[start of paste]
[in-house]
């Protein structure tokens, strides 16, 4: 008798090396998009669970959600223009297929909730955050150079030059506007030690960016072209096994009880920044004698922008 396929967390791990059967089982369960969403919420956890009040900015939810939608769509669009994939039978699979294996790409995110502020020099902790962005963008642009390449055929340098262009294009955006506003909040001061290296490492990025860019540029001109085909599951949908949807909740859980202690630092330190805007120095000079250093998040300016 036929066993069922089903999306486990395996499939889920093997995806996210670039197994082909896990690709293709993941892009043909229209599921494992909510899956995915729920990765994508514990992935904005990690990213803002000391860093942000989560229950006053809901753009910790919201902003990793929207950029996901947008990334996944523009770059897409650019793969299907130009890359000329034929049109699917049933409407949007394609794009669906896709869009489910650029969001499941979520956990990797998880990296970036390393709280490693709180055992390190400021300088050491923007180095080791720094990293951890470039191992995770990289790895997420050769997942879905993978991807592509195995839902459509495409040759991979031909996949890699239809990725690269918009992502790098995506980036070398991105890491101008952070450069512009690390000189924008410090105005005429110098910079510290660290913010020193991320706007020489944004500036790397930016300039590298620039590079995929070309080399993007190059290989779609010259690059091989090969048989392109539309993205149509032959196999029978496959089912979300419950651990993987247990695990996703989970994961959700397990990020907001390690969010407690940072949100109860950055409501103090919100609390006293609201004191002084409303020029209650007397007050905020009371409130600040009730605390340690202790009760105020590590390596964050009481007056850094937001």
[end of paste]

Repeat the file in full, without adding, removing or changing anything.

[in-house]
């Protein structure tokens, strides 16, 4: 008798090396998009669970959600223009297929909730955050150079030059506007030690960016072209096994009880920044004698922008 396929967390791990059967089982369960969403919420956890009040900015939810939608769509669009994939039978699979294996790409995110502020020099902790962005963008642009390449055929340098262009294009955006506003909040001061290296490492990025860019540029001109085909599951949908949807909740859980202690630092330190805007120095000079250093998040300016 036929066993069922089903999306486990395996499939889920093997995806996210670039197994082909896990690709293709993941892009043909229209599921494992909510899956995915729920990765994508514990992935904005990690990213803002000391860093942000989560229950006053809901753009910790919201902003990793929207950029996901947008990334996944523009770059897409650019793969299907130009890359000329034929049109699917049933409407949007394609794009669906896709869009489910650029969001499941979520956990990797998880990296970036390393709280490693709180055992390190400021300088050491923007180095080791720094990293951890470039191992995770990289790895997420050769997942879905993978991807592509195995839902459509495409040759991979031909996949890699239809990725690269918009992502790098995506980036070398991105890491101008952070450069512009690390000189924008410090105005005429110098910079510290660290913010020193991320706007020489944004500036790397930016300039590298620039590079995929070309080399993007190059290989779609010259690059091989090969048989392109539309993205149509032959196999029978496959089912979300419950651990993987247990695990996703989970994961959700397990990020907001390690969010407690940072949100109860950055409501103090919100609390006293609201004191002084409303020029209650007397007050905020009371409130600040009730605390340690202790009760105020590590390596964050009481007056850094937001």